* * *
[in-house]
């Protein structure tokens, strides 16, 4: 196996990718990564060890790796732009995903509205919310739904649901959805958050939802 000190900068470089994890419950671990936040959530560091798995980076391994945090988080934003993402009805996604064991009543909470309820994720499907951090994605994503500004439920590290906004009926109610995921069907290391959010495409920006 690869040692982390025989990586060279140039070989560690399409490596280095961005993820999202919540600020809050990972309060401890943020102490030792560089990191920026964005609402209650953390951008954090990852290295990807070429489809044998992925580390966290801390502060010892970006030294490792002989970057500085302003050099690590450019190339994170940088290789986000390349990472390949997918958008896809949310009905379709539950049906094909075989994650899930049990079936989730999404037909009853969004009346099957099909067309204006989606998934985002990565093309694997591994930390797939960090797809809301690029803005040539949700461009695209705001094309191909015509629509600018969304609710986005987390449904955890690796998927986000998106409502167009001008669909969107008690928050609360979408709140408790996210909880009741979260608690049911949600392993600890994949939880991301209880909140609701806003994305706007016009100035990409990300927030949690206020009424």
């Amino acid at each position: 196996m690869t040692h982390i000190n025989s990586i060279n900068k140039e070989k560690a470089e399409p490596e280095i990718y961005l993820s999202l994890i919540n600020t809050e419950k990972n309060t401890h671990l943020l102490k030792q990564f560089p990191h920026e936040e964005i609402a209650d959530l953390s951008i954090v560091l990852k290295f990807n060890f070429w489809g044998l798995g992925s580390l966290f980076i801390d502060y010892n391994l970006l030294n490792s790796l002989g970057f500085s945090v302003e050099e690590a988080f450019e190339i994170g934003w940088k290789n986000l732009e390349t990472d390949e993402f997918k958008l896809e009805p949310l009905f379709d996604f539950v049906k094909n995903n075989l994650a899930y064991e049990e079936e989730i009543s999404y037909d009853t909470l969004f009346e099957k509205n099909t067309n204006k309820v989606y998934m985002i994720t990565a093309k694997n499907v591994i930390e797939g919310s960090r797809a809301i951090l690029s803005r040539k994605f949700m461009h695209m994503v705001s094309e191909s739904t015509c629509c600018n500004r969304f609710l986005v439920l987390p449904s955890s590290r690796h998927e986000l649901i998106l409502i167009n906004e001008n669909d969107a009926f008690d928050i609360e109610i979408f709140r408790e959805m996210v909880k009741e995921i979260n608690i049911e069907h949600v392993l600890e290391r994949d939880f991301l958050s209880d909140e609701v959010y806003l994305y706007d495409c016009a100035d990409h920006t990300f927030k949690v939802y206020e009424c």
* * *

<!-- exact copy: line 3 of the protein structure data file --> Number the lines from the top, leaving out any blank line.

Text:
């Amino acid at each position: 196996m690869t040692h982390i000190n025989s990586i060279n900068k140039e070989k560690a470089e399409p490596e280095i990718y961005l993820s999202l994890i919540n600020t809050e419950k990972n309060t401890h671990l943020l102490k030792q990564f560089p990191h920026e936040e964005i609402a209650d959530l953390s951008i954090v560091l990852k290295f990807n060890f070429w489809g044998l798995g992925s580390l966290f980076i801390d502060y010892n391994l970006l030294n490792s790796l002989g970057f500085s945090v302003e050099e690590a988080f450019e190339i994170g934003w940088k290789n986000l732009e390349t990472d390949e993402f997918k958008l896809e009805p949310l009905f379709d996604f539950v049906k094909n995903n075989l994650a899930y064991e049990e079936e989730i009543s999404y037909d009853t909470l969004f009346e099957k509205n099909t067309n204006k309820v989606y998934m985002i994720t990565a093309k694997n499907v591994i930390e797939g919310s960090r797809a809301i951090l690029s803005r040539k994605f949700m461009h695209m994503v705001s094309e191909s739904t015509c629509c600018n500004r969304f609710l986005v439920l987390p449904s955890s590290r690796h998927e986000l649901i998106l409502i167009n906004e001008n669909d969107a009926f008690d928050i609360e109610i979408f709140r408790e959805m996210v909880k009741e995921i979260n608690i049911e069907h949600v392993l600890e290391r994949d939880f991301l958050s209880d909140e609701v959010y806003l994305y706007d495409c016009a100035d990409h920006t990300f927030k949690v939802y206020e009424c």